I was born in 1945. My mother had a crush on an actor called Melvyn Douglas and I was given the same Christian name.
In 1972, when I joined the National Provident Institution, I replaced somebody with the same Christian name. He had been referred to as “Mel” and, subsequently, so was I.
Time passed and, in the post-Spice Girls era, almost everyone employed in insurance companies was of an age when the name “Mel” was automatically assumed to be female. Virtually all of the replies sent to me begin with “Dear Ms Boustead”. This I have grown to accept.
What I do find irritating, however, is that many communications are not grammatically accurate. Frequently they begin “Dear Mel Boustead” rather than “Dear Mel” or “Dear Mr Boustead”. Sometimes they begin “Dear Boustead”.
I would never dream of writing to a client in so lax a manner. I realise that part of this is because we are now in the Christian name culture. Ring any call centre and eventually, when you get to speak to a human, you will be greeted with: “Hi, my name is Darren, how can I help you?” What we would all like to hear is: “My name is Darren Price and my extension is 5213. Please make a note of this so that when you call back you will be able to speak to me because I will know what it is about.”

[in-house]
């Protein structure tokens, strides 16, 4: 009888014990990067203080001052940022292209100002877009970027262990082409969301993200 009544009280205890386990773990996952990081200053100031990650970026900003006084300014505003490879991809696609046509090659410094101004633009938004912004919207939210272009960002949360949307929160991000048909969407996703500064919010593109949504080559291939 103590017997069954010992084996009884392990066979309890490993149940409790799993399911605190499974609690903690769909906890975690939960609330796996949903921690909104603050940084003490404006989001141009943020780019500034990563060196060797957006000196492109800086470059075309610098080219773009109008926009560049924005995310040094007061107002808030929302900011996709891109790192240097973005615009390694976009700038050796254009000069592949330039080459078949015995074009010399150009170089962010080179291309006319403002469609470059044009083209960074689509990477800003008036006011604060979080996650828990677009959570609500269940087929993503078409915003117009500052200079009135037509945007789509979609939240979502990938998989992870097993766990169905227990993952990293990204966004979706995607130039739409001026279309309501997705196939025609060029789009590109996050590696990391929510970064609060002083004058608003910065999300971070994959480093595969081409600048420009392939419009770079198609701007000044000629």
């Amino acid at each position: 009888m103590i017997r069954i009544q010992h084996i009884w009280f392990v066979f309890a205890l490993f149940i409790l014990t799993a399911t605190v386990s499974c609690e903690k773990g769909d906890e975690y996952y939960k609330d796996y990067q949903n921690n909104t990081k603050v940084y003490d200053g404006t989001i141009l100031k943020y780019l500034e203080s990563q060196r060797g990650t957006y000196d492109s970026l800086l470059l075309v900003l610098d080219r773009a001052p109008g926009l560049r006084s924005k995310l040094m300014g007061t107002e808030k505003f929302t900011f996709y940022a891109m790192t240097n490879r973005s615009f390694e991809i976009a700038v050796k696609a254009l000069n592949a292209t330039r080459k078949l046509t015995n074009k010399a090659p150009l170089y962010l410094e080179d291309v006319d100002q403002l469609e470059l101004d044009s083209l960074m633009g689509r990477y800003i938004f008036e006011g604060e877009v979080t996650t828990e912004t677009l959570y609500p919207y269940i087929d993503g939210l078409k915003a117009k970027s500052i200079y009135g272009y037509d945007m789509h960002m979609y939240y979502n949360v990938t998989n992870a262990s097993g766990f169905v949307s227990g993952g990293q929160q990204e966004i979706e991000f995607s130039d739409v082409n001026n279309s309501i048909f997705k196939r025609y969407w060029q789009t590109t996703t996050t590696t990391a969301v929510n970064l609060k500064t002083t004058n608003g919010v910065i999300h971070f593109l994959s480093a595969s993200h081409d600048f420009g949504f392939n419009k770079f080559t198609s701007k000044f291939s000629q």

I had a problem recently, which was being investigated by someone at Fidelity, who gave me their telephone extension. When I rang back, I had the devil's own job trying to persuade the individual who answered in the call centre to put me through to the relevant person. I expect that, by the time I retire, some bright spark will have the idea that “pieces of work” should be processed by one person, rather than anyone who picks up the phone, and we will revert to the methods used when I first joined this fine,sbut now failing, industry.
Barbican Independent Financial Advisers